Do you feel guilty asking for money up front before you start a new project?
Do you start projects in good faith after being promised “the cheque is in the mail”…only to get halfway through the work without ever receiving a penny?
In last week’s post I wrote about how you can raise your prices without alienating your customers. But setting prices is one thing – and actually collecting the money is another thing entirely.
And when you’re first starting out, it can actually feel weird to ask people for money before you work with them.
After all, you used to work in a job, where you did the work and got paid for it later. But when you’re a business owner, it’s different. Your company needs the revenue now to be able to manage cash flow. You can pay yourself whenever you choose, but your business? Your business needs to be paid, so it can pay you.
How to Implement a Payment Policy
If you’ve been random about your collections policies (some call that ‘flexible’, but that’s a load of bull), it’s time to stop. NOW. That client who complains that they have to wait for someone else to pay them first? Fire them. They don’t deserve you.
I’m serious! Okay, you don’t have to fire all of your clients, but it’s time to get strict and consistent with how and when you require money. Follow these steps:
- Decide on a payment structure that works for you, and makes sense for your industry. In my business, that’s 50% down, 25% at the midway point, and 25% on the last day of the project. (that last one is new; I used to give clients 5 business days, but too many of them never made the final payment).
- If you accept credit cards, get their credit card information at the beginning of the project. Tell them it will only be used in case of a delinquent payment.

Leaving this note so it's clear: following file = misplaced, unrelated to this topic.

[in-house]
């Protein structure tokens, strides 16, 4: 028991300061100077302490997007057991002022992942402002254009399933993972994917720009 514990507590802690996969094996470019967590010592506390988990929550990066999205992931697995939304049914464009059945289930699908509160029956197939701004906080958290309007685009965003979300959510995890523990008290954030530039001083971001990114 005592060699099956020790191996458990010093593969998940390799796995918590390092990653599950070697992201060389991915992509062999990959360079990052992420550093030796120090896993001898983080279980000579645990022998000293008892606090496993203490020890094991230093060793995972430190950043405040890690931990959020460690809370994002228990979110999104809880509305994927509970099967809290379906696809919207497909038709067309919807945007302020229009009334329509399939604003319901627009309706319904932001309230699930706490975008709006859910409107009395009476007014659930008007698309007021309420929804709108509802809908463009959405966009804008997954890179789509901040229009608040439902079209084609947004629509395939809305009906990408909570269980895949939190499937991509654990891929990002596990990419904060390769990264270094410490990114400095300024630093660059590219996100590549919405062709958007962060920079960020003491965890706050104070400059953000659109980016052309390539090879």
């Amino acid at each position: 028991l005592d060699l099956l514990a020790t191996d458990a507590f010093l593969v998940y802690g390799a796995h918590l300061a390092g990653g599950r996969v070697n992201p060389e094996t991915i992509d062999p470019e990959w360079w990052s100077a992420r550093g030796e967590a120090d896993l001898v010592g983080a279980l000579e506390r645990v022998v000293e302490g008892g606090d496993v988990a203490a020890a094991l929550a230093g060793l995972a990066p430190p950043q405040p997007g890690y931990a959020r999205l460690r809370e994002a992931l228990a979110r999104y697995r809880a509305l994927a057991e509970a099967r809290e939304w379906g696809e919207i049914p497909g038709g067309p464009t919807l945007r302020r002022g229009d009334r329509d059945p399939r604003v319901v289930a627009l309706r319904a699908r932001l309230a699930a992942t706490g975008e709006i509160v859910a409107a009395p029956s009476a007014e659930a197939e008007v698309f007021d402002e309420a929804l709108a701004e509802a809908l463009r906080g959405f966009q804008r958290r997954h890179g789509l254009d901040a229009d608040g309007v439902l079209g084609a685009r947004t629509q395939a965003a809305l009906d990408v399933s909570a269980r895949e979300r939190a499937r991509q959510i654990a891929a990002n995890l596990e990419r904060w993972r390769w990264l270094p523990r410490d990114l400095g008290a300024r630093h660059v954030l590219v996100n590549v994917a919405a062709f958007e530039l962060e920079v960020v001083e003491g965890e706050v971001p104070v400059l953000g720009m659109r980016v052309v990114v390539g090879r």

- STOP ACCEPTING MAILED CHEQUES. We live in an age of electronic money transfers – PayPal and other services have made it pretty easy. In Canada we have the added bonus of Interac e-transfer, which is instantaneous. Don’t your clients want you to get started right away? Yes, they do. So they need to pay you right now. Today. Within the hour.
- Tell your current clients that you’re changing your payment policy. You’re doing it because it benefits them – they know exactly when they need to pay you, and that helps them manage their cash flow too. See what I did there?
- Make every new client sign off on your payment policy. If they don’t, you don’t do the work. Period.
If your policy isn’t perfect, don’t worry, and if you don’t follow it perfectly, don’t worry. Just keep practicing and you’ll build up a lot of confidence telling people when you need to be paid.
The wonderful thing about a really clear payment policy is that it usually makes people respect your time more, and take you more seriously. It helps them realize that you are a professional at this thing, so you don’t mess around with payments – either they pay for your time, or someone else will.
Do you have a clear payment policy for clients and customers? Or does part of your policy just not work the way you want it to? Share your stories and struggles in the comments. I’m happy to help out!